Steve Holliday on the importance of investing in and encouraging the next generation of talent to pursue engineering careers.
In his Leadership Award acceptance speech, given at the New York University Polytechnic School of Engineering Promise Fund Gala, National Grid Chief Executive Steve Holliday stressed the importance of investing in and encouraging the next generation of talent to pursue engineering careers. Here are some highlights from the speech…
It’s a real privilege – and also very humbling – to be recognised through this Leadership Award from a university that’s been educating people to change the world for more than 150 years.
In reality, this award reflects not so much on me, but on the thousands of engineers at National Grid who work to connect people to the energy they use. Every day they safely deliver natural gas and electricity to tens of millions of people, businesses, and communities.
Engineering is a fantastic profession, offering almost unlimited opportunities while supporting the growth of the economy and making the communities we live in, and ultimately the world, a better place. Not many professions offer that.
As an example of the impact you can have as an engineer, I recently learned it was a former Polytechnic engineering student James Wood, who constructed the steel cables for the Brooklyn Bridge, the first steel-wire suspension bridge, back in 1883. Later, those steel cables made cable-lift elevators possible, changing the skylines of cities everywhere.
Looking at that bridge, I marvel at how local innovation can revolutionize an entire city, nation, and even the world. James Wood did it, as have countless other NYU students, and I’m standing before graduate engineering students with the same mission – to change the world.
However we have a problem – there aren’t enough people coming into the profession, either in the US or UK. Data from a recent MIT study shows only 18.4% of American engineering students are female, and women make up just 13.4% of engineers in the workplace.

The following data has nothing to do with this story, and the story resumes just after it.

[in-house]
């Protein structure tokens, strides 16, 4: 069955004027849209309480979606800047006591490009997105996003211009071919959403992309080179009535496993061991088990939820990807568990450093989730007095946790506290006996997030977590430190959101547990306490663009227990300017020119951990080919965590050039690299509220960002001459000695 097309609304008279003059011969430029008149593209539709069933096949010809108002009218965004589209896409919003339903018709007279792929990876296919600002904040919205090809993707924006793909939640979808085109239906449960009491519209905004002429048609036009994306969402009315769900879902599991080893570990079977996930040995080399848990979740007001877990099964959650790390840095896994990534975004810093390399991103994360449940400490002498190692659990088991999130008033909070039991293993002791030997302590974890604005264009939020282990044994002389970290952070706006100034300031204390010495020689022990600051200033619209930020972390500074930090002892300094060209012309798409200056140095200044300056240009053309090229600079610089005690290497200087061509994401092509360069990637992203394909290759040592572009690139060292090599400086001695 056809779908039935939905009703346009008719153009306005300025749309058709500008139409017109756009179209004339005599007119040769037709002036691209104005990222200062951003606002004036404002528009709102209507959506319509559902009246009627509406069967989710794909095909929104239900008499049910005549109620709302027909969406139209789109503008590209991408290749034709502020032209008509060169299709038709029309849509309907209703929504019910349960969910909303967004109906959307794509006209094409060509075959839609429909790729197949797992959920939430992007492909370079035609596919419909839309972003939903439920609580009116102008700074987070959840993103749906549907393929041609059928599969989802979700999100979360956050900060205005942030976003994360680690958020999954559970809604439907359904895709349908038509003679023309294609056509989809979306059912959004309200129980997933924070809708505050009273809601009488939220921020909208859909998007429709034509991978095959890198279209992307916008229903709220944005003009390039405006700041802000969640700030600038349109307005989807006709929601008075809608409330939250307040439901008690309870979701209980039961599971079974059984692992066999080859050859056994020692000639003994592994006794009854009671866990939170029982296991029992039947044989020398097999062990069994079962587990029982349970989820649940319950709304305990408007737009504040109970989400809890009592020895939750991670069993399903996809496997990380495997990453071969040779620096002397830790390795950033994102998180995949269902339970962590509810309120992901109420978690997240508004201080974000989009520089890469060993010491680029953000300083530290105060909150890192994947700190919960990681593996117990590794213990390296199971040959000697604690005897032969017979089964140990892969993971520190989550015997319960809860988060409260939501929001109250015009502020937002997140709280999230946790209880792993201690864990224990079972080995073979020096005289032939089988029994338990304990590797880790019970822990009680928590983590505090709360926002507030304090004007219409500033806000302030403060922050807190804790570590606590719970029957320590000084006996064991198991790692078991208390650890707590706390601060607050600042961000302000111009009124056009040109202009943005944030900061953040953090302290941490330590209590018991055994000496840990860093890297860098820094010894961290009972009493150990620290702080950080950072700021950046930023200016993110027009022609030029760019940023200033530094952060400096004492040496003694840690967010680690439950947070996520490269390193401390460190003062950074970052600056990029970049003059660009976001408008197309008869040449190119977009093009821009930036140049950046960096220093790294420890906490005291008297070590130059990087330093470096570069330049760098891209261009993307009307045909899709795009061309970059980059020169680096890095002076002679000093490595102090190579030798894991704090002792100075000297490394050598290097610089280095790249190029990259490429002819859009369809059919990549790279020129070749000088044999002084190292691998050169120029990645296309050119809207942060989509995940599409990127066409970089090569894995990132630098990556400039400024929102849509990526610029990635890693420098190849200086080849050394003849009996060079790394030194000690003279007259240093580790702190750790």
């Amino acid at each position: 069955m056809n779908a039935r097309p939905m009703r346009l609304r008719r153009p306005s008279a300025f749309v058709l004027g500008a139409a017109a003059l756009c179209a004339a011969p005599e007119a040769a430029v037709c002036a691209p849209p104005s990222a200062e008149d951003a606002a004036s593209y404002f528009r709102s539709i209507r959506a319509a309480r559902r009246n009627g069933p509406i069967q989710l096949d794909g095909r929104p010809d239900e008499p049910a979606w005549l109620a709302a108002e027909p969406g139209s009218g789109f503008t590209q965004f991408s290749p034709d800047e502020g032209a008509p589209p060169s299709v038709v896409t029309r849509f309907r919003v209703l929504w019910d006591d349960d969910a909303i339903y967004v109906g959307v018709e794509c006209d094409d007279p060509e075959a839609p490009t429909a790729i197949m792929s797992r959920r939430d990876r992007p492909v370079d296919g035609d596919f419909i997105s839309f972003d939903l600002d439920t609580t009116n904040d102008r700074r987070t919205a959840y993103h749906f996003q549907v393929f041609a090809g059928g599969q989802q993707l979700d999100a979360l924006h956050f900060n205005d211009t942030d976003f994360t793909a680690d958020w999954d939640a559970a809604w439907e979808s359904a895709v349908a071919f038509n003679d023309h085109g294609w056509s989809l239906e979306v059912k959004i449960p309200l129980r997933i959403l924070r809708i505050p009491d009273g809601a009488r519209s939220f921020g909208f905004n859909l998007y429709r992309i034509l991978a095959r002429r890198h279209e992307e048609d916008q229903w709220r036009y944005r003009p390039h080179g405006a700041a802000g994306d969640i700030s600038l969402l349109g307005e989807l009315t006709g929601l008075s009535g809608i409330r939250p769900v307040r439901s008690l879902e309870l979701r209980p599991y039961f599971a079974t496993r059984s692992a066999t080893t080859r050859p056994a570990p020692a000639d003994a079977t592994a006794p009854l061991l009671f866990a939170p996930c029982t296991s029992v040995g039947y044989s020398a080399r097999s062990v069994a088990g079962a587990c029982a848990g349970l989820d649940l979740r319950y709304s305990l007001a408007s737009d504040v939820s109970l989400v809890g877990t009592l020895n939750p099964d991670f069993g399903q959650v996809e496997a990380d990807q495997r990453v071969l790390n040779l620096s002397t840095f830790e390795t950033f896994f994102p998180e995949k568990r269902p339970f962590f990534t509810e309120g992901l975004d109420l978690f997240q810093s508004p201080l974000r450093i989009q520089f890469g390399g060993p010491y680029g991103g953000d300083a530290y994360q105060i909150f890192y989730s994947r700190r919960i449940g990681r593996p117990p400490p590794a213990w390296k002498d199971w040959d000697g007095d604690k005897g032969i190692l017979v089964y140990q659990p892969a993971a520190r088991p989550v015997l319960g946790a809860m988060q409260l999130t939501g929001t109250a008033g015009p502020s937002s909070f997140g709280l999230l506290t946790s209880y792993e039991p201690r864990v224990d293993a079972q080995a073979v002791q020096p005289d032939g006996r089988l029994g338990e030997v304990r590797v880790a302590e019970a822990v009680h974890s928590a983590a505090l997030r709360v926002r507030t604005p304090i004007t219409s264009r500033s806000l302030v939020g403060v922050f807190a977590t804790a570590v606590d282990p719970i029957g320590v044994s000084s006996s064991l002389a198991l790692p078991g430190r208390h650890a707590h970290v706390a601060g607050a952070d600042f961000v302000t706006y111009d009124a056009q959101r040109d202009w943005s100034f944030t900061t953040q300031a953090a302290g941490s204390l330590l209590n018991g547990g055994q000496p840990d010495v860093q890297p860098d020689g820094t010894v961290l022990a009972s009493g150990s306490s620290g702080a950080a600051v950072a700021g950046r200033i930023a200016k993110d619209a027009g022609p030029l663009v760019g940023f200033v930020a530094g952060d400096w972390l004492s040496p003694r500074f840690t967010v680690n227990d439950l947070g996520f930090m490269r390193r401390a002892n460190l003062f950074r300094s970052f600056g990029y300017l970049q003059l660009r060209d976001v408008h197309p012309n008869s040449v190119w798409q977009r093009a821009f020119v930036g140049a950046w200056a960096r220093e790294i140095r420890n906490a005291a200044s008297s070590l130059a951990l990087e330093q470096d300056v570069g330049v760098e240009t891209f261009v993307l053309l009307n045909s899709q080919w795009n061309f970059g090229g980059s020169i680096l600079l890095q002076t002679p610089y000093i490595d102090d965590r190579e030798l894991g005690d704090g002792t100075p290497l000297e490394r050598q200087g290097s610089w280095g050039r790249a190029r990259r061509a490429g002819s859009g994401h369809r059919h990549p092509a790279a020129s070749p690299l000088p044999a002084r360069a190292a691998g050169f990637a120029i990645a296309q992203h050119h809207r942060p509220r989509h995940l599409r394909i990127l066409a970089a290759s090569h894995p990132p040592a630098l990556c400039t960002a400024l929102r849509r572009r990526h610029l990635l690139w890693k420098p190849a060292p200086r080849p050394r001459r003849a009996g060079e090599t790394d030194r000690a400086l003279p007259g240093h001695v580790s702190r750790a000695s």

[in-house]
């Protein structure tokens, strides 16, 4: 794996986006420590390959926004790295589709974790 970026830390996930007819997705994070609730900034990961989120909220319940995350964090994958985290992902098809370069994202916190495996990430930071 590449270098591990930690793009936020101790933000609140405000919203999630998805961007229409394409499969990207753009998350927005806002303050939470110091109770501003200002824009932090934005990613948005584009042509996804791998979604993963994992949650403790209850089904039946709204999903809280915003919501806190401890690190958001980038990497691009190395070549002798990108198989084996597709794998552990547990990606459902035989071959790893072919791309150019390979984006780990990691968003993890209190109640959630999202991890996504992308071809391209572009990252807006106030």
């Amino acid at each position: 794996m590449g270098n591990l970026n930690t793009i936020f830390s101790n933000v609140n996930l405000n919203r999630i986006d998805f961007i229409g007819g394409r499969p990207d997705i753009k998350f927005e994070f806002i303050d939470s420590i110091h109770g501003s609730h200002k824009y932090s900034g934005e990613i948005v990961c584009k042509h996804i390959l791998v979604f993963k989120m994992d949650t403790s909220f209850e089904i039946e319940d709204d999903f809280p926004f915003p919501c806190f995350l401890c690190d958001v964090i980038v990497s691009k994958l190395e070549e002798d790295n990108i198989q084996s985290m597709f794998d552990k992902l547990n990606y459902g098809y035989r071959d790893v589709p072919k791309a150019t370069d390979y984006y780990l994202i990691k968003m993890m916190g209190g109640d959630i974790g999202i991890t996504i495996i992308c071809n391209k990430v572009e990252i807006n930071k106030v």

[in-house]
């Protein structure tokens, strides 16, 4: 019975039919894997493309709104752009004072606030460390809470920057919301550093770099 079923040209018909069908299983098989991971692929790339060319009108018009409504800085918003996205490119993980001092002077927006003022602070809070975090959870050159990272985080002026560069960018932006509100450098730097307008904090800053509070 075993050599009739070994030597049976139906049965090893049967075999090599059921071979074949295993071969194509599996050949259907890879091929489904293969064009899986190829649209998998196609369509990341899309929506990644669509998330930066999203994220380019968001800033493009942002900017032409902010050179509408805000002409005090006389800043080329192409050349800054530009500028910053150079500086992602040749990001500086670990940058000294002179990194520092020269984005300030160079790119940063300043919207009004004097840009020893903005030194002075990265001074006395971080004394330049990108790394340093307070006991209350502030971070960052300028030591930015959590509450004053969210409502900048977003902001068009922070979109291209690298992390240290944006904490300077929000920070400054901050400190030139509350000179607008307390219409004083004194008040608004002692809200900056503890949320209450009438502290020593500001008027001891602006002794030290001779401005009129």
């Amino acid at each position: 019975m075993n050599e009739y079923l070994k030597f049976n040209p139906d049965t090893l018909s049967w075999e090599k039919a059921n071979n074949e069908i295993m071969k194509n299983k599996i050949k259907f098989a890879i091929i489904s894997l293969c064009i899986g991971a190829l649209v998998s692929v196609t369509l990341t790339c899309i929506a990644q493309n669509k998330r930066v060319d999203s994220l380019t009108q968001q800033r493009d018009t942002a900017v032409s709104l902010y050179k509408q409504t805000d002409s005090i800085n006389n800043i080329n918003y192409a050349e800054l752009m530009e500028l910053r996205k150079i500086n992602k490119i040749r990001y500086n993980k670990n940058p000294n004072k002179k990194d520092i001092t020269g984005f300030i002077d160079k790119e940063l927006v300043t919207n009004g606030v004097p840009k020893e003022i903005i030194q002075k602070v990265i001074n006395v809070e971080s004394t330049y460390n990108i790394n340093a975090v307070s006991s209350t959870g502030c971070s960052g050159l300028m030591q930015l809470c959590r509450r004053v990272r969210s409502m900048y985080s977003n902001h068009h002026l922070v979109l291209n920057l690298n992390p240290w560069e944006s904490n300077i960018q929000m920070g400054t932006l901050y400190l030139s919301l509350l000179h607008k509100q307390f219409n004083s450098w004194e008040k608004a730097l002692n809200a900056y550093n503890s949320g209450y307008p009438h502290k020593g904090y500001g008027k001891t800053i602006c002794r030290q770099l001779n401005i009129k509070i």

The situation in the UK is even worse, with women only making up 15.8% of engineering students and 6% of engineering professionals in the workplace.
A US National Science Foundation report highlights that there is significant under-representation from the black and Hispanic communities, which are under-represented by 59% and 63% respectively in engineering.
This means that, as a profession, we’re missing out. We can’t be getting full access to the best and brightest talent. For the future of organizations like National Grid, and ultimately the future of the US, this is simply not acceptable. More needs to be done and this is why the Polytechnic’s Promise Scholarship Fund is so important.
As a business we have a role to play, too. We need to be more linked into the next generation through schools and colleges, to inspire them around the opportunities, break stereotypes and offer multiple clear routes and pathways for them to take.
This is why National Grid has a number of strong, long-lasting partnerships, like the one with the Polytechnic School of Engineering at NYU.
I’m proud to say that National Grid has supported NYU with over $2million for scholarships; sponsored research; supported kindergarten through 12th grade STEM education; established employee matching gifts; and most recently made a $225,000 commitment to the NYU Urban Future Lab.
Relationships like these are intentionally aimed at two objectives: to help us develop innovative solutions and also attract talent – not just into our organization, but into the sector as a whole.
I’m assuming that the reason you are all here this evening is that you too want to make a difference. This isn’t something that one person, company or college can fix alone. But by supporting the Promise Scholarship Fund, by building relationships with your local school or college, by making sure females and minorities can not only survive but thrive in your organizations, you can be part of the solution.